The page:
UBS to face German tax evasion fine of €83 million

German tax evasion fine

20th May 2019

At 6CATS, we’re clear that authorities worldwide are determined to introduce stricter tax and compliance systems. The latest step towards this has come from Germany, a country well known for taking a leading role in this movement. Recent reports from the region have stated that UBS is set to face a German tax evasion fine of around €83 million for helping clients evade taxes. For recruiters looking to place workers in Germany, the 4th largest economy in the world, and the number one place for contractors to work according to HSBC’s most recent Expat Explorer survey, compliance will have to be a top priority.  If multinational brands the size of UBS are finding themselves on the wrong side of the law, then all organisations, regardless of size, are at risk. So, what’s the latest?

German tax evasion fine – the latest

UBS Group is facing a German tax evasion fine of €83 million for helping clients evade taxes in the period from 2001– 2012. Prosecutors believe that the Swiss bank, with direct support from senior executives, was involved in wrongdoing by showing cross-border bank transfers as if they were made within Germany. Investigations into UBS have been ongoing since 2012, and have been particularly intense, with prosecutors raiding homes of bank employees. Authorities have claimed to have a mountain of strong evidence against UBS, and described the fine as appropriate and proportional. UBS, which paid $300 million in 2014 to resolve a similar case, said it would fight accusations, claiming ‘we do not believe the prosecutor’s claim is supported by the facts or the law and we intend to vigorously oppose proceedings.’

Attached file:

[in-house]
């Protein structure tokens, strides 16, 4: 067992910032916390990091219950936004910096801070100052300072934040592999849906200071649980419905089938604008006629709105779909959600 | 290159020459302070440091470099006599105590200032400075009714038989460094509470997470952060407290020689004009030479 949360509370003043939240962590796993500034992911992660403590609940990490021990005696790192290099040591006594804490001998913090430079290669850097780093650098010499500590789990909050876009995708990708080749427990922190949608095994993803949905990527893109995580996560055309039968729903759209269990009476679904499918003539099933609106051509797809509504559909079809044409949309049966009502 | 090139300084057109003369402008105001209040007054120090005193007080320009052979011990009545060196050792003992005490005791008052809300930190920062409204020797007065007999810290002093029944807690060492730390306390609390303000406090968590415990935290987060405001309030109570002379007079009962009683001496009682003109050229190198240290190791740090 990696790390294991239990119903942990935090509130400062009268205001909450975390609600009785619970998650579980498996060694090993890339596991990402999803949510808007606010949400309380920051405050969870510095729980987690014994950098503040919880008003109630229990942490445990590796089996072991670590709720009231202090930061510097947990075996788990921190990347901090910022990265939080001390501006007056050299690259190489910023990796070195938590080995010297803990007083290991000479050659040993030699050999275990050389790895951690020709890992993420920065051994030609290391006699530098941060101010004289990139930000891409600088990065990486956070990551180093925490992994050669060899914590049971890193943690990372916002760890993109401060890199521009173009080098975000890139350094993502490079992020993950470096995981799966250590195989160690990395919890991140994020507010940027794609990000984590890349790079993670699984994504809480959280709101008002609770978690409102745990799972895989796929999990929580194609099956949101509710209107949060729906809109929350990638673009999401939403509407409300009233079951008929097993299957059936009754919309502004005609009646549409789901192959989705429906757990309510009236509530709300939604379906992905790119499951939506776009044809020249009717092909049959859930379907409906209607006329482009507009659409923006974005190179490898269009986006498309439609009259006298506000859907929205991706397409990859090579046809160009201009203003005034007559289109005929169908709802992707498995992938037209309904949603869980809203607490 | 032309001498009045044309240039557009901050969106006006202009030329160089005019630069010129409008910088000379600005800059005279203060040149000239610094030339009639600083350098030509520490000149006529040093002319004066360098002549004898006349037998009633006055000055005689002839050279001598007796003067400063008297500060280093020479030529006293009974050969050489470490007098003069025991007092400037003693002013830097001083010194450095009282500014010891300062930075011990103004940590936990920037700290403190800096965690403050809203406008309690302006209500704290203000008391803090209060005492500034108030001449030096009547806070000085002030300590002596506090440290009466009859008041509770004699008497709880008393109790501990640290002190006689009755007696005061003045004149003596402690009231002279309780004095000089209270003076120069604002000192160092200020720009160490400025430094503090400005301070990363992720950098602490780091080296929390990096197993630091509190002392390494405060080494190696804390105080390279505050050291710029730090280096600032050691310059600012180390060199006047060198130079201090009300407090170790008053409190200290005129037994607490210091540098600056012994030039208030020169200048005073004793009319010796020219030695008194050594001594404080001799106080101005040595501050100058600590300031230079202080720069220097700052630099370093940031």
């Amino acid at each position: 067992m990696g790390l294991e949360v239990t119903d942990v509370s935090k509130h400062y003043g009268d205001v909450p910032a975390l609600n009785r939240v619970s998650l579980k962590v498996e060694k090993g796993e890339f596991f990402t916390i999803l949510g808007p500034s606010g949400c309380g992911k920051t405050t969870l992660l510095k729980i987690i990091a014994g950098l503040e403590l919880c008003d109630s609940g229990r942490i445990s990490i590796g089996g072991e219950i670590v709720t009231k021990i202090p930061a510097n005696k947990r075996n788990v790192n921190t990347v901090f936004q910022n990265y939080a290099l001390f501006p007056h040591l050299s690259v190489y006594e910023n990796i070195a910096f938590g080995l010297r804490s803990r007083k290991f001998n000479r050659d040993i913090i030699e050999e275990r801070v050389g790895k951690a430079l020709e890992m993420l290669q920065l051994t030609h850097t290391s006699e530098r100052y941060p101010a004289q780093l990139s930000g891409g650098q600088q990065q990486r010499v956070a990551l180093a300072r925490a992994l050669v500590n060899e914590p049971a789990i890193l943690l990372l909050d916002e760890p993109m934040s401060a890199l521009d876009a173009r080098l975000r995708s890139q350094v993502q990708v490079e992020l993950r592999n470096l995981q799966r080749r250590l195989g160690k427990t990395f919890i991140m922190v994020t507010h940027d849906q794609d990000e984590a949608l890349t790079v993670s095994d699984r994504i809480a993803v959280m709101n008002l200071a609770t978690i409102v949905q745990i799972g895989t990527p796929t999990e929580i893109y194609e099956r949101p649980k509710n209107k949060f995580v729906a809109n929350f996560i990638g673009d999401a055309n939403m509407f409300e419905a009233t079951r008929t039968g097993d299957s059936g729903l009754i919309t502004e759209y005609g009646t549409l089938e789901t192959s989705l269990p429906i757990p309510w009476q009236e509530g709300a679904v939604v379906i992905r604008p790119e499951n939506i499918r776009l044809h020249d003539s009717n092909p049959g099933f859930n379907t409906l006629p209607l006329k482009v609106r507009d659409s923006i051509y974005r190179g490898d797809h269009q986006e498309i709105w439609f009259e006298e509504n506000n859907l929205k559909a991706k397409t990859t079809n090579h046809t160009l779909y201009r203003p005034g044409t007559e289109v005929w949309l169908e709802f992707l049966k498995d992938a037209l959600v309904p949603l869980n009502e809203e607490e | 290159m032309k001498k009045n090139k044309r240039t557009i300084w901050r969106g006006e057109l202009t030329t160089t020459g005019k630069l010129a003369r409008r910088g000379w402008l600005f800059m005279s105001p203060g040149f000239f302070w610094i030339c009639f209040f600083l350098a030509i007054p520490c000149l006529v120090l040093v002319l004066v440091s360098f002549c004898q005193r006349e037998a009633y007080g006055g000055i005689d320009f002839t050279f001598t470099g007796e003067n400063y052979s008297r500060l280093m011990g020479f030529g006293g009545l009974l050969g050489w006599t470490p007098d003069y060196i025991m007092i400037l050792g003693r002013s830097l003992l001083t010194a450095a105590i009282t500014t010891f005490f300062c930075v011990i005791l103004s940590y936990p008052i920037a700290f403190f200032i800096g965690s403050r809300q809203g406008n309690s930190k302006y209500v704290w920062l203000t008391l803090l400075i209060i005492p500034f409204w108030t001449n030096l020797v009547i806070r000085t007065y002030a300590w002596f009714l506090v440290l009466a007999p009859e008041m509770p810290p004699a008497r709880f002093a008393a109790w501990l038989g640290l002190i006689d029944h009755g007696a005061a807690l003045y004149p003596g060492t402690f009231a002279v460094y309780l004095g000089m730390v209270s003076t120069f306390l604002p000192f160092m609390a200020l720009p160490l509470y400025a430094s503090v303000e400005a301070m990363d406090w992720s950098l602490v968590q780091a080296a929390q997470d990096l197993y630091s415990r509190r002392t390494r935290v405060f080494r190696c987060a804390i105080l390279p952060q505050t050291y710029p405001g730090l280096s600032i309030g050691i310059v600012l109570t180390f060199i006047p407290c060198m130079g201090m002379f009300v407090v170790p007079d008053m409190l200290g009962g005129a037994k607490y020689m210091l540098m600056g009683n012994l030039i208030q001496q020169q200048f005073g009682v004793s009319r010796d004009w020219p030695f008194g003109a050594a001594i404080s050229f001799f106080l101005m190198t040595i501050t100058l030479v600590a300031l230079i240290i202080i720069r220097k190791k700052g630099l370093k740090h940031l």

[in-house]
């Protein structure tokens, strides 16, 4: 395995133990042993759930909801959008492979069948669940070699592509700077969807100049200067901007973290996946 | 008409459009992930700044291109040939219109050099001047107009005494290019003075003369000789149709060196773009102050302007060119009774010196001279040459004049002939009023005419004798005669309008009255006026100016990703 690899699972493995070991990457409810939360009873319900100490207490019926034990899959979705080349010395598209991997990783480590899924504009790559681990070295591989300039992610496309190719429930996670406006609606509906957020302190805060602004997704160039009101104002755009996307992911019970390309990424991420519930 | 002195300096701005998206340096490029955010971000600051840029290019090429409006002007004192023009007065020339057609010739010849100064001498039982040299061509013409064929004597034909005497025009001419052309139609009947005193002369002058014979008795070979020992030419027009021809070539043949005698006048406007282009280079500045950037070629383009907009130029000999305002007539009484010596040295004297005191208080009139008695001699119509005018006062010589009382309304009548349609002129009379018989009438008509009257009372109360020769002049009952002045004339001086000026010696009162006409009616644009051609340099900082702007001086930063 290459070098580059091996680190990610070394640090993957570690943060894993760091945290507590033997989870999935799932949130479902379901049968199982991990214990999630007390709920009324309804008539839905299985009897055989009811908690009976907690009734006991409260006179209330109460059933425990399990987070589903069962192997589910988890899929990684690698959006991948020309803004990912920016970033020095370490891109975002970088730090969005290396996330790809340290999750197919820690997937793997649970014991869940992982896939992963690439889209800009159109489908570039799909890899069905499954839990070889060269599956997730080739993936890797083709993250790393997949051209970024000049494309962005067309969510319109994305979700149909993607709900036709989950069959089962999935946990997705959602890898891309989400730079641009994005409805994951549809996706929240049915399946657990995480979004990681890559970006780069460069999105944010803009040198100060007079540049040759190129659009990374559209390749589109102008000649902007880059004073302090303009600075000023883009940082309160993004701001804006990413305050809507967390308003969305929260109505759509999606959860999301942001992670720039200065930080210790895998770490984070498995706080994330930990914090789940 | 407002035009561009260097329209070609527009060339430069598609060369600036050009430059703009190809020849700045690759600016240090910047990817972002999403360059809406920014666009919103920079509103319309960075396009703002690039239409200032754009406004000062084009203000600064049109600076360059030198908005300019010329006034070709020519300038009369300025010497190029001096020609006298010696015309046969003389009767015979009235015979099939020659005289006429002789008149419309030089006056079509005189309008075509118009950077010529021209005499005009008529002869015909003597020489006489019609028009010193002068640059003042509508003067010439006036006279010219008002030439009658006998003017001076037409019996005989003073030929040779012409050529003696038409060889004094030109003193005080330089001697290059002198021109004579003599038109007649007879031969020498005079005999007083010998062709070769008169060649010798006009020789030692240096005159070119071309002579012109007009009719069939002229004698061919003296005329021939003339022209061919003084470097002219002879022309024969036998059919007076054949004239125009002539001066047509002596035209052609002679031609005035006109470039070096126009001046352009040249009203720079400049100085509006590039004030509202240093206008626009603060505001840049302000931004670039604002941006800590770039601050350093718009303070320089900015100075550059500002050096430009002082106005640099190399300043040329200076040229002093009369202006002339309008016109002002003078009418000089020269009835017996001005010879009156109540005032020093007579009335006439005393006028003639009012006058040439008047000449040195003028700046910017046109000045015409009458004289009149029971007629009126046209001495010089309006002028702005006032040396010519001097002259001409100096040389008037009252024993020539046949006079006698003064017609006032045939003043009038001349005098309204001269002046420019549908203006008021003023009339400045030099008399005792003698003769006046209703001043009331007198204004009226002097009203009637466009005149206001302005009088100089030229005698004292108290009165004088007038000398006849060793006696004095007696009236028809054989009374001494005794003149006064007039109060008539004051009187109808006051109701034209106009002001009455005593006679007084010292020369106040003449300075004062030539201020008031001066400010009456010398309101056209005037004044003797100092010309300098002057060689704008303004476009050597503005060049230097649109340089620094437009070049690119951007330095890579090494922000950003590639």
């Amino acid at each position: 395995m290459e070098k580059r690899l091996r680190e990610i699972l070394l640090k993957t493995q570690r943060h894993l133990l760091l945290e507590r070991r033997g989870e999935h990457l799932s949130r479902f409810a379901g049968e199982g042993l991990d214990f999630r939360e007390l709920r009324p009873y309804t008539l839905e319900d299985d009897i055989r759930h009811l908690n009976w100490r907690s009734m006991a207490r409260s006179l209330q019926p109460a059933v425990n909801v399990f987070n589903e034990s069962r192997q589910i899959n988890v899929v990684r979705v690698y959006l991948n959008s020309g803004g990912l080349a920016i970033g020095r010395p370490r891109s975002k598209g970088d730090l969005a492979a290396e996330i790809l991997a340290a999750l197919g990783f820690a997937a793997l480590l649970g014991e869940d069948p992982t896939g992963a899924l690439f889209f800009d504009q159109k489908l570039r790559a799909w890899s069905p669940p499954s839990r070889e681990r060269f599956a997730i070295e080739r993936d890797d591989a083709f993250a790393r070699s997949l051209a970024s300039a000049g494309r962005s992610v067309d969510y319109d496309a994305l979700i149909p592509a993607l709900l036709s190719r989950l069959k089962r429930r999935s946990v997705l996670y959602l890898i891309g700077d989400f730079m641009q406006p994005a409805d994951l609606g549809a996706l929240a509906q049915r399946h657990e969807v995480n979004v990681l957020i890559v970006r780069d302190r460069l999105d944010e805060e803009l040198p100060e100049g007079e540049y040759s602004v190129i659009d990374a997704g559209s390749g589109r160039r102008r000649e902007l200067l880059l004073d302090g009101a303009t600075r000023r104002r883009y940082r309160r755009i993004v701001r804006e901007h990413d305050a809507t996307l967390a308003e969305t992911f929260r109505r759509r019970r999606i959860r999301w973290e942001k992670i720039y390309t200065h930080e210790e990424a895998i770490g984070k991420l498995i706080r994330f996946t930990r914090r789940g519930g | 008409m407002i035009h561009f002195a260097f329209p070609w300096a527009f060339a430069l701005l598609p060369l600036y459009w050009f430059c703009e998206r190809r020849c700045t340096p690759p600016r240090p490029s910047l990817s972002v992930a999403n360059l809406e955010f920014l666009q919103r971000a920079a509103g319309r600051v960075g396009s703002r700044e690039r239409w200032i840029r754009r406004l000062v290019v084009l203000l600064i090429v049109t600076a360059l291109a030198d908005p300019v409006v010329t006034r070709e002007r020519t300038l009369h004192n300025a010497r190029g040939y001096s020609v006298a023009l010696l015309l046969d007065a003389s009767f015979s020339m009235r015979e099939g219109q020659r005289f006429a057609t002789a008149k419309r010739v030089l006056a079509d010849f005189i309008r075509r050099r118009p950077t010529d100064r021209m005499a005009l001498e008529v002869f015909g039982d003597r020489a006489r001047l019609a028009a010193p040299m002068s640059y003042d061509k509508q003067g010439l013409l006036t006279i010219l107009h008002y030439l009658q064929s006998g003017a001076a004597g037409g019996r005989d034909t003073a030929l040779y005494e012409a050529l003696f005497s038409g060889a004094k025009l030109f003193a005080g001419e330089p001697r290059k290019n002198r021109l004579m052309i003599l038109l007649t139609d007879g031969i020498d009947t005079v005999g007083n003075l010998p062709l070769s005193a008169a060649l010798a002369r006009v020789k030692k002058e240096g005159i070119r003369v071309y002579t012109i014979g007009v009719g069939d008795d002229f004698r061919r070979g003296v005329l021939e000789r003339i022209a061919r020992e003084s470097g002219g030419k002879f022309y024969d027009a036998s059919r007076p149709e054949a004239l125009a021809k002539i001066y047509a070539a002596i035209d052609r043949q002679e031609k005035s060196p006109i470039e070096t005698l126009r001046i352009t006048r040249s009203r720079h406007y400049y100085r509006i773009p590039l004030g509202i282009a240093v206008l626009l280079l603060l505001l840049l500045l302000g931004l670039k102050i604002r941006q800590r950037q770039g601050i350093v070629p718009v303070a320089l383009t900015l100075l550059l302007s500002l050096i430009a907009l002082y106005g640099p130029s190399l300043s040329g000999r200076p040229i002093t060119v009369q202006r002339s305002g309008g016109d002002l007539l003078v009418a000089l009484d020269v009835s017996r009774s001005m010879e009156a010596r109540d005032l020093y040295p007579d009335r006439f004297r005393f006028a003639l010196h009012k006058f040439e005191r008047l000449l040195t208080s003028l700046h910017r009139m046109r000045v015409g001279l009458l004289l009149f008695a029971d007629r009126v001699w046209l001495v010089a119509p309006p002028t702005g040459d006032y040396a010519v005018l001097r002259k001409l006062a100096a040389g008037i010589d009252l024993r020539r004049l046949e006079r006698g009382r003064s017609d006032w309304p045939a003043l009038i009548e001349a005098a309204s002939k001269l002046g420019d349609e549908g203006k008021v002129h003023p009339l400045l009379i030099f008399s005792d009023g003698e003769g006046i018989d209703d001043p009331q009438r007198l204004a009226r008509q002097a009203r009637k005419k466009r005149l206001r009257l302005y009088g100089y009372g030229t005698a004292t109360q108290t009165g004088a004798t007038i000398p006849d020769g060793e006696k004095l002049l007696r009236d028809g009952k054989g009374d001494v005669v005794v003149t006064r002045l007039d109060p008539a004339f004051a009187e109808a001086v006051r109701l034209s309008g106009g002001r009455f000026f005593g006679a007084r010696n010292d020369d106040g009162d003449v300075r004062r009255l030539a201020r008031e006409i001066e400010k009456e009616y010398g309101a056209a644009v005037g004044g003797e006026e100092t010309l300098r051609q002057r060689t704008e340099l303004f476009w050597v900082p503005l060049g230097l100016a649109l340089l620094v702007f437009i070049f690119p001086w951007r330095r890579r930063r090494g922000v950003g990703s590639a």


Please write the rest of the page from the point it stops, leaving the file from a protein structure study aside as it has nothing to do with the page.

Continued pattern

However, the German tax evasion fine isn’t the first time we’ve written about UBS facing scrutiny over its tax affairs. Recently, a French court ordered the bank to pay a staggering €4.5 billion over tax crime. According to reports, a court in Paris found that the bank had illegally helped French clients hide billions of euros from tax authorities from 2004-2012. Overall, France’s national financial crimes unit estimates around €10bn went unreported to tax authorities.

In addition to this, in Germany, tax evaders have been subject to far more scrutiny in almost every sector of business. The country has been one of the leading forces pushing for a compulsory digital sales tax on tech giants such as Facebook, Amazon and Netflix, and late last year, Finance Minister Olaf Scholz suggested cracking down on non-compliant multinationals by instituting a ‘worldwide minimum’ corporate tax rate. On a slightly stranger note, around the same time, German tax authorities came under fire after seizing a family’s pet dog to cover unpaid taxes – showing the extreme lengths that they are prepared to go to collect lost revenue!

Recruiters need to be aware

Clearly, tax evasion around the world is become far more scrutinised, with this German tax evasion fine just the tip of the iceberg. With the Common Reporting Standard, and the ease with which countries can now share information, along with increasingly stricter legislative changes in different jurisdictions, it’s crucial to make sure that your firm doesn’t fall foul of the law. However, with the complex and ever-changing nature of international compliance laws, this is easier said than done. Any discrepancies from your firm or from one of the contractors that you place abroad could cause serious trouble, with legislation such as the Criminal Finance Act making you potentially liable for any worker associated with you found breaking the law. For this reason, we advise that firms seek out the advice of an expert contractor management service that can take the weight of compliance off your shoulders, allowing you to focus purely on the job at hand.

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